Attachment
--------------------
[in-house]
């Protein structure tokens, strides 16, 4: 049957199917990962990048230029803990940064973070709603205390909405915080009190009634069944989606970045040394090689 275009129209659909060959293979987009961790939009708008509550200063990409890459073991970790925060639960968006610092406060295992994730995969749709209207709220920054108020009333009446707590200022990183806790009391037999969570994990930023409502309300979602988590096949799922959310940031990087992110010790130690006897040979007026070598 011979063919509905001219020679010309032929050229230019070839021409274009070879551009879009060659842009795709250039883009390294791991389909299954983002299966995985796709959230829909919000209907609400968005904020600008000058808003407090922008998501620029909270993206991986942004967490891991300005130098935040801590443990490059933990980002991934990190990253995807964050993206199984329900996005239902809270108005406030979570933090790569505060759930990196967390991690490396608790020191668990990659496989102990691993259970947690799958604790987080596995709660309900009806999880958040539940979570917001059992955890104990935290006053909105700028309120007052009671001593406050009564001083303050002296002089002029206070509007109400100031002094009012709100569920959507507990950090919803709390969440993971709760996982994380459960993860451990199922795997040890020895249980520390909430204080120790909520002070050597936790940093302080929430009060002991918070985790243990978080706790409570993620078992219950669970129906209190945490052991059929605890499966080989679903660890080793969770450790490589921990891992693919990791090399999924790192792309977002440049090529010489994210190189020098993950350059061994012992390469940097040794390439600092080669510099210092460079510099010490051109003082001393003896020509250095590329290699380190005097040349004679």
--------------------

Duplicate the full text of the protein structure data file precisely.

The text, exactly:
[in-house]
């Protein structure tokens, strides 16, 4: 049957199917990962990048230029803990940064973070709603205390909405915080009190009634069944989606970045040394090689 275009129209659909060959293979987009961790939009708008509550200063990409890459073991970790925060639960968006610092406060295992994730995969749709209207709220920054108020009333009446707590200022990183806790009391037999969570994990930023409502309300979602988590096949799922959310940031990087992110010790130690006897040979007026070598 011979063919509905001219020679010309032929050229230019070839021409274009070879551009879009060659842009795709250039883009390294791991389909299954983002299966995985796709959230829909919000209907609400968005904020600008000058808003407090922008998501620029909270993206991986942004967490891991300005130098935040801590443990490059933990980002991934990190990253995807964050993206199984329900996005239902809270108005406030979570933090790569505060759930990196967390991690490396608790020191668990990659496989102990691993259970947690799958604790987080596995709660309900009806999880958040539940979570917001059992955890104990935290006053909105700028309120007052009671001593406050009564001083303050002296002089002029206070509007109400100031002094009012709100569920959507507990950090919803709390969440993971709760996982994380459960993860451990199922795997040890020895249980520390909430204080120790909520002070050597936790940093302080929430009060002991918070985790243990978080706790409570993620078992219950669970129906209190945490052991059929605890499966080989679903660890080793969770450790490589921990891992693919990791090399999924790192792309977002440049090529010489994210190189020098993950350059061994012992390469940097040794390439600092080669510099210092460079510099010490051109003082001393003896020509250095590329290699380190005097040349004679």